All that is left now is the lever cap and palm rest. But this is quite a large chunk of work.
September 29, 2013
August 22, 2013
July 22, 2013
July 17, 2013
Slow progress but I do like to get my bottoms right. All materials are in 303 or 304 stainless steel due to its better corrosion resistance
June 26, 2013
June 14, 2013
Work in progress on the new No 983 stainless steel block plane
Integral pins are back! These pins are cut 0.22″ long, cut full depth in one go with a 6mm roughing cutter. Then go round the houses again with a 6mm finishing cutter. Some people don’t believe that I can cut these pins full depth in one go in s/s (or any other material). It is just a matter of getting things right.
The last job is to put a tiny lead chamfer which not only makes an easier entry but it helps to prevent the edges from splitting during the peining process.
February 6, 2013
I thought it about time I wrote some more in my blog. Looking back on my past entries I notice that there are some gaps which I intend filling here.
At the beginning of any project the metal is a good place to start (after design and drawings are done of course). In all my classic designs I use mild steel – I have tried it in several different forms; hot rolled (which is very good and has little stress in but comes with a lot of scale to deal with), BMS (which is nice and clean but has a lot of stress in it), sheet metal (which still has a difficult scale to deal with and some stress). Stainless steel would be my favourite choice, but not on the classic type of planes. I therefore choose mild steel as this is a nice ductile material once the stress problems have been dealt with. To relief the stress I have to cut it to manageable sizes and send it off for heat treatment. This picture shows the material in two stages – after heat treatment and some after surface grinding.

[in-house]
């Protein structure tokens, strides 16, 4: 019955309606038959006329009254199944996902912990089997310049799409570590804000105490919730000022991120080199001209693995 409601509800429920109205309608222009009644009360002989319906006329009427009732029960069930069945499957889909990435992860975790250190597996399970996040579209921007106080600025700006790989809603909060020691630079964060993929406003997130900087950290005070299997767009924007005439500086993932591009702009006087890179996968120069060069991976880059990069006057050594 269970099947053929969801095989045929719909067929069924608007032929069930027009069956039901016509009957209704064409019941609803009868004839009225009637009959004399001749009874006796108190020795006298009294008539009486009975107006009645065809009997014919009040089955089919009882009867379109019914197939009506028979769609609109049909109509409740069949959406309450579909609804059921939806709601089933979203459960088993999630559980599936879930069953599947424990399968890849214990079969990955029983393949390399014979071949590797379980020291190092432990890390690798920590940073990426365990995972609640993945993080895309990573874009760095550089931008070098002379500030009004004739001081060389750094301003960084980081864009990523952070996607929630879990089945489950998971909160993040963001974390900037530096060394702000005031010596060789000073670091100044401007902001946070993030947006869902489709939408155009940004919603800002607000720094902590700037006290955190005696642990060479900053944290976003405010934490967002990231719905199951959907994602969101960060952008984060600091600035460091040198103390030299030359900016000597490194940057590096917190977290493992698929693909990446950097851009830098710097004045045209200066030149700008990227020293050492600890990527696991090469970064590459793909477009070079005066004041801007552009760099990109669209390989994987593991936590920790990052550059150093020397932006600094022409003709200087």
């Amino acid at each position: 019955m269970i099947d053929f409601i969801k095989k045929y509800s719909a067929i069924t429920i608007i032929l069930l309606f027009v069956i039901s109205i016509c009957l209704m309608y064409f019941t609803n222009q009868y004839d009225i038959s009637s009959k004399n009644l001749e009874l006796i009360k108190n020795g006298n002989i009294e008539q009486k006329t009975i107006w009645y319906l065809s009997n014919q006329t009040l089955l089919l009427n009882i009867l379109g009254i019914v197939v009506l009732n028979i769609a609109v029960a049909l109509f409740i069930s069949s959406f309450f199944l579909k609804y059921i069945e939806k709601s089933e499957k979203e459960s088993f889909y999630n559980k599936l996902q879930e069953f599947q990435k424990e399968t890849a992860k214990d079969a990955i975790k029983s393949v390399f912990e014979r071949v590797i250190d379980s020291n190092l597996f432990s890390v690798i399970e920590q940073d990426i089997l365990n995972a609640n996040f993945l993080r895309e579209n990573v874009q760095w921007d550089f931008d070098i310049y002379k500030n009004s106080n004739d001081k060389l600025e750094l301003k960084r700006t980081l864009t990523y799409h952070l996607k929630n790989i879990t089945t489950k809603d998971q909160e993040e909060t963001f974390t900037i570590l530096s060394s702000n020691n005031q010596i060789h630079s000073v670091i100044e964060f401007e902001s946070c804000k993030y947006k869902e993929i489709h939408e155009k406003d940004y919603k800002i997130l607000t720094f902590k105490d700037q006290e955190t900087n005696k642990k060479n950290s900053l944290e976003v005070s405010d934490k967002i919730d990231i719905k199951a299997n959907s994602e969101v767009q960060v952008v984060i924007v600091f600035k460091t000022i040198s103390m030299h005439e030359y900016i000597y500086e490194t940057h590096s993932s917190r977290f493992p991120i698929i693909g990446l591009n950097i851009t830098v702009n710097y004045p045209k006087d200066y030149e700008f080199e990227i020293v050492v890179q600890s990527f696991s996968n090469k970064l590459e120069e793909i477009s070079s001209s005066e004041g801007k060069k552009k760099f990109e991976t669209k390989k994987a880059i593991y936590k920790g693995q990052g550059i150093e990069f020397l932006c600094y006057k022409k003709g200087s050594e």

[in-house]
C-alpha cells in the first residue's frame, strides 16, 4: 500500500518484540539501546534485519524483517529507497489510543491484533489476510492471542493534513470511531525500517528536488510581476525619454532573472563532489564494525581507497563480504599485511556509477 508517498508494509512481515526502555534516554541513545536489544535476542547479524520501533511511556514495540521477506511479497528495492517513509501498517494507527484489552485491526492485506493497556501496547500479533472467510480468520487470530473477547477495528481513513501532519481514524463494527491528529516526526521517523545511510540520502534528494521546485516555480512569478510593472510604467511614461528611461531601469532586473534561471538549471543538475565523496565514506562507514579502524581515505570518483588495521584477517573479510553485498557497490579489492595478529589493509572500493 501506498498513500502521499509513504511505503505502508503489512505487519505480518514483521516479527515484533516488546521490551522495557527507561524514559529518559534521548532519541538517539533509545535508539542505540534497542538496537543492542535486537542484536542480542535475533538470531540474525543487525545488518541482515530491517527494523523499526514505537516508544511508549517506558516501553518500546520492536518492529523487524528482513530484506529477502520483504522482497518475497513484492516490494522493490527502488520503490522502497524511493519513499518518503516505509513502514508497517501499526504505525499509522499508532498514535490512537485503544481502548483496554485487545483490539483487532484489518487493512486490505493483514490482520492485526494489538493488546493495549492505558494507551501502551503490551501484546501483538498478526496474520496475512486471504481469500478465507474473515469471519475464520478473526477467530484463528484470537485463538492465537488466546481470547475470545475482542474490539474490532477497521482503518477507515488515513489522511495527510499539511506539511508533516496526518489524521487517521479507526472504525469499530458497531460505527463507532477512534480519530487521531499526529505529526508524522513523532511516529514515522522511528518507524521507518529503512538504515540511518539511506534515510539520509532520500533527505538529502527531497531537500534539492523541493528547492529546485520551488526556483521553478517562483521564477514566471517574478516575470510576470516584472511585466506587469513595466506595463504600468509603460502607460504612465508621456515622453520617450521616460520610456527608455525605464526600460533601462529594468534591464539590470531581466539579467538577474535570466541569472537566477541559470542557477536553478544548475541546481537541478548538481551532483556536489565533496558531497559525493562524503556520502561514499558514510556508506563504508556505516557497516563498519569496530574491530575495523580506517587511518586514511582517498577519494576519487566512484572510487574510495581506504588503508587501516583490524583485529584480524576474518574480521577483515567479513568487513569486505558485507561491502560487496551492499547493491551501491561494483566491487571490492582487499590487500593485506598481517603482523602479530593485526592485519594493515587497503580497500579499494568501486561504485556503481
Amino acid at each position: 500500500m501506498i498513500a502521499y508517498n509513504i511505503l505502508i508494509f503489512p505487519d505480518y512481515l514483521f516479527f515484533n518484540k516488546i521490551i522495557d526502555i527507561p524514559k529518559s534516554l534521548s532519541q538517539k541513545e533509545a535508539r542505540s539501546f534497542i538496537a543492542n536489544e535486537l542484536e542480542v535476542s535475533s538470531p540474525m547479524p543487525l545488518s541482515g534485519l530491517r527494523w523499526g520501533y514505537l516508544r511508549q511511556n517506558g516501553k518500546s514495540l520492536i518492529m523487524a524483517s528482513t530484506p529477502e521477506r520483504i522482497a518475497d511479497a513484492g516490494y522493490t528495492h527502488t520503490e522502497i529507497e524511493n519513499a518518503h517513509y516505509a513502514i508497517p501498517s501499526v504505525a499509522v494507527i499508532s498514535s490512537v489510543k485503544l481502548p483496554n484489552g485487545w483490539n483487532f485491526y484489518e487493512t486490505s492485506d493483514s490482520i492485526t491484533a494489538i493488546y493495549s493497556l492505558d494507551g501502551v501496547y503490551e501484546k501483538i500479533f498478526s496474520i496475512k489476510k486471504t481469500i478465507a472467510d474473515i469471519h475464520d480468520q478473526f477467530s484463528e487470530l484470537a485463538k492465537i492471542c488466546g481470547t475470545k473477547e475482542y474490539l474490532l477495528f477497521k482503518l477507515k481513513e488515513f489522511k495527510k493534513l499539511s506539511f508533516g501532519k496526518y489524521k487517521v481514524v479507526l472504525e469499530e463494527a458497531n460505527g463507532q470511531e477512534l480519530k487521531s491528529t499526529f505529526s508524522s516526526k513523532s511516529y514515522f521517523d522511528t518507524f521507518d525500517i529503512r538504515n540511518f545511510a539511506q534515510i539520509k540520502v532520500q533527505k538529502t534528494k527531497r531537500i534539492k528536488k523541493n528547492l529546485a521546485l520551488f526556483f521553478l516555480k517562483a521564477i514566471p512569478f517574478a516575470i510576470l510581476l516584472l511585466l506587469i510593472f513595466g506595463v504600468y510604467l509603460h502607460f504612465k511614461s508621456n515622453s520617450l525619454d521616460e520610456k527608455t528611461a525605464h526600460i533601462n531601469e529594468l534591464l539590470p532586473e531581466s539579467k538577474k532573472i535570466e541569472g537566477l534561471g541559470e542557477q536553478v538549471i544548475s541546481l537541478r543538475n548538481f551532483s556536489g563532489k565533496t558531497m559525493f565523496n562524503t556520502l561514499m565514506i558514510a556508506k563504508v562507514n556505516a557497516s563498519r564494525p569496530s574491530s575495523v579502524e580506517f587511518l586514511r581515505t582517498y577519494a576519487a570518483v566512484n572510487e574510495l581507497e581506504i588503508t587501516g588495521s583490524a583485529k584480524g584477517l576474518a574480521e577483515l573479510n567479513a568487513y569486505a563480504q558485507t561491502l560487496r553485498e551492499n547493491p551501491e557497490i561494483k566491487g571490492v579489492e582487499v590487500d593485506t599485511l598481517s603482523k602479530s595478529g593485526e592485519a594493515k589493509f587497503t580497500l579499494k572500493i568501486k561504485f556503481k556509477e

As you can see from the picture my grinding machine is a Jones and Shipman 1430. It was made in the ‘60s and it has been reconditioned by Andmar who are more ‘Jones and Shipman’ than the company themselves. It has been the main stay of my workshop since I purchased it 10 years ago as all my work including tool making passes through here. That is every jig and every piece of work holding (as well as plane components). It sets the standard for all my work.
This surface grinder uses a 24” x 12” Eclipse magnetic chuck which needs re-surfacing every 12 months. This can take up the best part of a day. The nice true surface is so good I just had to photograph it (sad isn’t it!).
November 8, 2012
These Thumb planes are now finished but I didn’t have time to blog it. However the techniques are the same as on all my other planes.
They are available in Cocobolo, African Black Wood and Boxwood at £3,750 (+ vat if applicable).
September 5, 2012
Best part of the metal work well on the way
April 26, 2012
These are the front bun chairs and once the blanks have been cut and trimmed up true to uniformed size the central fixing hole is drilled whilst still in the lathe. They are then tapped with an 8 x 1.25mm thread; this is for the bun screw.
The 3 x 6mm fixings are drilled on a manual milling machine using an indexing head as shown.
The last job on the chairs now is to finish the bottoms to the 15 deg offset to the front buns. A small fixture has been made for this purpose. The chairs are mounted with the three bolts.
The chair is held in its fixture and secured on the saw for cutting